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The Xingu Region Peoples
People have occupied the headwaters of the Xingu River for thousands of years, living in large urban communities connected by networks of formal roads. In 1962, Brazil created Xingu National Park to protect cultural and biological diversity.

A traditional Xingu village has a circular plaza, with a men’s house in the center and a ring of large multi-family houses controlled by women around the periphery. These farming societies maintain extensive gardens, orchards, and fields surrounding the villages.

Each group specializes in unique products that circulate among the villages in a complex web of exchange. These interactions reinforce long-term shared social, cultural, and material bonds.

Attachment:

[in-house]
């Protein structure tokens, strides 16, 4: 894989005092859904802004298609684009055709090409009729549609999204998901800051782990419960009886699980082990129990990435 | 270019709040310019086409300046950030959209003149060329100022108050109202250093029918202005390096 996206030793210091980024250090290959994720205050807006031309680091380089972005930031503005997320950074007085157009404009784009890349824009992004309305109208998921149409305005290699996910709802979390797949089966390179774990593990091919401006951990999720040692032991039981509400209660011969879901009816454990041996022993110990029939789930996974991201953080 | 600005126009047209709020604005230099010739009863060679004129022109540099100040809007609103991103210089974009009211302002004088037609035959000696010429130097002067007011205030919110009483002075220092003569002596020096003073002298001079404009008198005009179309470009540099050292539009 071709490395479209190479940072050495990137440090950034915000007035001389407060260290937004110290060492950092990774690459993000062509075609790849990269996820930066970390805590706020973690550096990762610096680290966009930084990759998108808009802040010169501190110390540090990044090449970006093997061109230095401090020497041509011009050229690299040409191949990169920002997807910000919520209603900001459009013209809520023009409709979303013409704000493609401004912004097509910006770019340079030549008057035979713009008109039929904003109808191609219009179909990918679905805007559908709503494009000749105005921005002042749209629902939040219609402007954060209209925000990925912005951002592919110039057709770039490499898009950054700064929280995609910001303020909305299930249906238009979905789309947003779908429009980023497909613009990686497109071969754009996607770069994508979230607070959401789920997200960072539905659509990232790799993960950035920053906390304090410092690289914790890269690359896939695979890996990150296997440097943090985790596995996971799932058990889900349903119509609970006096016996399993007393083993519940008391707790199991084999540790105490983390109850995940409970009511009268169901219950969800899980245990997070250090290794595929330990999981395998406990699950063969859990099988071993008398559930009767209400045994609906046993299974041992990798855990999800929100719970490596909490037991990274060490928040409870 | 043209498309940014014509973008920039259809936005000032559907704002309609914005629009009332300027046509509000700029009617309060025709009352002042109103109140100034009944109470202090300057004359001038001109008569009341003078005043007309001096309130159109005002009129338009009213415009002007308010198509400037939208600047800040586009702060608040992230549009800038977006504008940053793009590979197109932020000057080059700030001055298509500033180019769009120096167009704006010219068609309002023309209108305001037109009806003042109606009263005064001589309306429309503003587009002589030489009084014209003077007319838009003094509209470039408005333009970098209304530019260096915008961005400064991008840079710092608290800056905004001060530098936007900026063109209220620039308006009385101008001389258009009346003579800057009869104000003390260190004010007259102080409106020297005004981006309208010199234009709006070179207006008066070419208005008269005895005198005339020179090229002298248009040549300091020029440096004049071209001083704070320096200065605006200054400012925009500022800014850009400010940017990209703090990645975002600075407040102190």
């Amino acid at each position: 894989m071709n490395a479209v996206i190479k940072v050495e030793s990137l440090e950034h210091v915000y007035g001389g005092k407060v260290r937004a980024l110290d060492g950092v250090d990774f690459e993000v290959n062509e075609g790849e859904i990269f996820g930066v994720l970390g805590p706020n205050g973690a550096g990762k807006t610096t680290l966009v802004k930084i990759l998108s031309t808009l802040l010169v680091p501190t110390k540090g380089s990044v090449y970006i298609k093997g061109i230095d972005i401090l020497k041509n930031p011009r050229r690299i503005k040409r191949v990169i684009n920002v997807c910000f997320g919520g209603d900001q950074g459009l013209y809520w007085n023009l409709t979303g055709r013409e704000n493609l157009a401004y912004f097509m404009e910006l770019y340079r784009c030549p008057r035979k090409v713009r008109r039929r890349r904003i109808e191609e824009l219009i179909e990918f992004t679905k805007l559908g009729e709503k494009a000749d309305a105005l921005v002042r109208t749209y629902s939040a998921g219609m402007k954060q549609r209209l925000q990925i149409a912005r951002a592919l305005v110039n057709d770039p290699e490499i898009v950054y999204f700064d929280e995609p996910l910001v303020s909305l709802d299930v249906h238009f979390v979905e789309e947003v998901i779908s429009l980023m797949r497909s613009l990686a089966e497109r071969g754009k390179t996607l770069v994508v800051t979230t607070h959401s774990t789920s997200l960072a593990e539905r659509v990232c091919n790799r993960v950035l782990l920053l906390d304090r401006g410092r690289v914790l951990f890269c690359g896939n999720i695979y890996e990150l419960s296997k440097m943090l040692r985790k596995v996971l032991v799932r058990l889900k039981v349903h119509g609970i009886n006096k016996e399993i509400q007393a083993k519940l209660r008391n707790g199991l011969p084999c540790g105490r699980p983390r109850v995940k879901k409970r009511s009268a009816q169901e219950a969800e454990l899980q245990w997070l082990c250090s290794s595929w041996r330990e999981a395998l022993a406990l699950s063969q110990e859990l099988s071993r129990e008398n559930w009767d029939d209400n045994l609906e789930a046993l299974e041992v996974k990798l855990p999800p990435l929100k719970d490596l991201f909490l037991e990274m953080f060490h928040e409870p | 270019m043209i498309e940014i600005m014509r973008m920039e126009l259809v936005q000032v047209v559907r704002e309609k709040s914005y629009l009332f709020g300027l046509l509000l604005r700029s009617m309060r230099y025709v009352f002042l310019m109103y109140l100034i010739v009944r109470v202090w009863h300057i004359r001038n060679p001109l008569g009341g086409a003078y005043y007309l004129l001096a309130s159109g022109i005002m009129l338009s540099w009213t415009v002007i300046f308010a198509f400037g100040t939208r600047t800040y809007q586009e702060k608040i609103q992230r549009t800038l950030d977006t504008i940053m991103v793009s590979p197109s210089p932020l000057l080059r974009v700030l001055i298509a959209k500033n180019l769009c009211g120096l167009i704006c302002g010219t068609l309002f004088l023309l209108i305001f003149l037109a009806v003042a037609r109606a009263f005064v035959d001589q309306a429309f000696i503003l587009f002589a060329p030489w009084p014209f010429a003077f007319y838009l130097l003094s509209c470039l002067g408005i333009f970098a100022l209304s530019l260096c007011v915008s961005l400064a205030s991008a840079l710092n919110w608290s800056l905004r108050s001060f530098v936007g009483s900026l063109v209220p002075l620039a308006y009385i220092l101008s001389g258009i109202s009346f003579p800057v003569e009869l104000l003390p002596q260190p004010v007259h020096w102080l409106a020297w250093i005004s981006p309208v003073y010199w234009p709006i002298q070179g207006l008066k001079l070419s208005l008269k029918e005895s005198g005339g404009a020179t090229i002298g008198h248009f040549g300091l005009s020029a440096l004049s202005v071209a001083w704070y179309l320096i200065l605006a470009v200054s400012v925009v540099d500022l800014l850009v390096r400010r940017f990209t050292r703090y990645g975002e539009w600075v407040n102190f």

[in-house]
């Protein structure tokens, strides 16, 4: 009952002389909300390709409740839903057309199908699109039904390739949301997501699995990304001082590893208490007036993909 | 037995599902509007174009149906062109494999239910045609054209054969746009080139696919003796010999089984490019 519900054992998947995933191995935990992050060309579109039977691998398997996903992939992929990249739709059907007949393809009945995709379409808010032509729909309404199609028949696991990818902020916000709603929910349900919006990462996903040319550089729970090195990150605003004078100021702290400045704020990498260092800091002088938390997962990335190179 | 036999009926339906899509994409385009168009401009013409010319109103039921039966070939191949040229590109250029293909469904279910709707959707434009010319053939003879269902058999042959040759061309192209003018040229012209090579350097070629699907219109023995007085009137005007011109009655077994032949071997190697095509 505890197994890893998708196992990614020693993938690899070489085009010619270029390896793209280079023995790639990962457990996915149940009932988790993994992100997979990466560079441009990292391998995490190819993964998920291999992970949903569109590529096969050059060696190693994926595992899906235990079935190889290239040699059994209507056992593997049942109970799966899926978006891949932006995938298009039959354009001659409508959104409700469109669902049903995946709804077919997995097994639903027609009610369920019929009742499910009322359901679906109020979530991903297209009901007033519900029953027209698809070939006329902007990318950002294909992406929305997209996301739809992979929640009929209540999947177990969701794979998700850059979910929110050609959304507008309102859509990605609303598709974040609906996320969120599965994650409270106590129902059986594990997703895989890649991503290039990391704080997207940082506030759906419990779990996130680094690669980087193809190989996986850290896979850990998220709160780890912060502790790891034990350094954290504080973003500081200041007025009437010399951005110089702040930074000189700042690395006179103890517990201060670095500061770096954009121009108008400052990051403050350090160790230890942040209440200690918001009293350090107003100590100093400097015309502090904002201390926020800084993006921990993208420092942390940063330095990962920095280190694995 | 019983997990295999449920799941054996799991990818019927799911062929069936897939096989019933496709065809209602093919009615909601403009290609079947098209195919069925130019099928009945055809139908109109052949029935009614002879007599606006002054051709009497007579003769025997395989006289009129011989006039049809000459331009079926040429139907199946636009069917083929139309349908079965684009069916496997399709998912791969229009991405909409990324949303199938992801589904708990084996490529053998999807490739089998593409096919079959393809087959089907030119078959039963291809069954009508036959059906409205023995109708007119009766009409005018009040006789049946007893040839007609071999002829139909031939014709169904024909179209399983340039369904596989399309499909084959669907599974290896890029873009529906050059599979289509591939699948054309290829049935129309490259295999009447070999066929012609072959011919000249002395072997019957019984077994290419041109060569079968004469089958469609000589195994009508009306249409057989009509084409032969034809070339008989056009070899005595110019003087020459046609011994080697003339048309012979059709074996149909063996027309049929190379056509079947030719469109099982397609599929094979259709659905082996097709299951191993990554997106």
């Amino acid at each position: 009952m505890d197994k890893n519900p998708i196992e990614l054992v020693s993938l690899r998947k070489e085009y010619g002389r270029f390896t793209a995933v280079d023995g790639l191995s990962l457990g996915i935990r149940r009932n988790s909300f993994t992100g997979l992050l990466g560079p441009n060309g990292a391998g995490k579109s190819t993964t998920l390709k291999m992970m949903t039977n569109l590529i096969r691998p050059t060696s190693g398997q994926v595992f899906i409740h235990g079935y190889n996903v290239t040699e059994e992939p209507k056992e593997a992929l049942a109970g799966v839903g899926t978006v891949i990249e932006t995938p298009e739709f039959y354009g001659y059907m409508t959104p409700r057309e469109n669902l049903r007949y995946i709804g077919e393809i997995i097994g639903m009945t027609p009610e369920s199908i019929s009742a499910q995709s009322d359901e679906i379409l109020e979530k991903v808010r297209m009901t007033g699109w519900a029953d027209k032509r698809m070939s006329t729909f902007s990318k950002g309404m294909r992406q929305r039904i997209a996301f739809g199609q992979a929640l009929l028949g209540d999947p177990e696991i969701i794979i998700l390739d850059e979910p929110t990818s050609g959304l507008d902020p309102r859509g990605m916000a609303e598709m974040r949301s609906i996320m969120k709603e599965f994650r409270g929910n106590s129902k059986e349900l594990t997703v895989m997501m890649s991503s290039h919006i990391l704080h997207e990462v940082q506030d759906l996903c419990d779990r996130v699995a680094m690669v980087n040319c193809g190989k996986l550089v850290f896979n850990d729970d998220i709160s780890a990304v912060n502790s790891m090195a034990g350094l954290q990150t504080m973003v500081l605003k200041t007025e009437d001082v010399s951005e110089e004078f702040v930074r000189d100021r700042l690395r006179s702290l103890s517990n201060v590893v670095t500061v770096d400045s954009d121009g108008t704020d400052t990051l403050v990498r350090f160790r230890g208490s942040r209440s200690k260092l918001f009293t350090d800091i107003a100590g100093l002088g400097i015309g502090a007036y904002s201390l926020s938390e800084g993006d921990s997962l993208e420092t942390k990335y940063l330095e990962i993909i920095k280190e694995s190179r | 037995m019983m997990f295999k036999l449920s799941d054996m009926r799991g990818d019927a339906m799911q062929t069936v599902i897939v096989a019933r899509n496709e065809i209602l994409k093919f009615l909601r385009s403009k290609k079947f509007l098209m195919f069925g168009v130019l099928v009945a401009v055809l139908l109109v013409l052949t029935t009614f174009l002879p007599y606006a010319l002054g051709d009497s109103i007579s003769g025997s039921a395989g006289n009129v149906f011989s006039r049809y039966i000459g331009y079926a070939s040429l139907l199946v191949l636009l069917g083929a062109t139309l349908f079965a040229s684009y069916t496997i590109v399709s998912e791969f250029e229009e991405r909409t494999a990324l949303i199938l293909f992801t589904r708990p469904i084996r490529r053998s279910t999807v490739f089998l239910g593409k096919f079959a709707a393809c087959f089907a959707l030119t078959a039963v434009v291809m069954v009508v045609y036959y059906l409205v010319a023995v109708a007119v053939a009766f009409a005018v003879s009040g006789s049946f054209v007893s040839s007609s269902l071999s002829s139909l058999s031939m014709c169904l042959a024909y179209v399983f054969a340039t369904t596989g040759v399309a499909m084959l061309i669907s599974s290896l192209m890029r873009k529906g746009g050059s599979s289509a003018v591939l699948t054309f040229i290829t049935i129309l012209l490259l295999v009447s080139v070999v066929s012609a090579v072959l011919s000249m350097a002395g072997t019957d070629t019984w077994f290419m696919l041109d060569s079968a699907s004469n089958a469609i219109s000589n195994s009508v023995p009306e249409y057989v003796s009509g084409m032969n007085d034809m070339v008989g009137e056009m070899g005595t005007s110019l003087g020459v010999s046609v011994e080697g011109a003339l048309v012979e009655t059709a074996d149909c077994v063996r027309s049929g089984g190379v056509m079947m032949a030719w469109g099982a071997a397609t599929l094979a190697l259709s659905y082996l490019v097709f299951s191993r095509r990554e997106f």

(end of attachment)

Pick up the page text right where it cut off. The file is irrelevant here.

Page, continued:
• The Waura are known for their pottery, which is used for processing, storing, cooking, and serving of food and drink.
  • The Meinaku are celebrated for their spear-throwers and salt extracted from water hyacinth.
  • The Yawalapiti specialize in fish spears used to harvest the protein provided by the rivers.
  • The Kamayura make superior bows, arrows, and canoes.
  • The Kalapalo create beautiful shell necklaces.

"In the beginning there was only Mavutsinim.  One day he turned a shell into a woman and married her.  When his son was born he asked his wife, 'Is it a man or a woman?' 'It is a man.'  'I’ll take him with me.'  Then he left.  The boy’s mother cried and went back to her village, the lagoon, where she turned into a shell again.  'We are the grandchildren of Mavutsinim’s son' say the Indians."

- Villa Boas 1973:53 Kamaiurá First Man Myth

Two Kamayurá men decorating the Kuarup log. The men's house in the background. Photo: courtesy Cristina G. Mittermeier.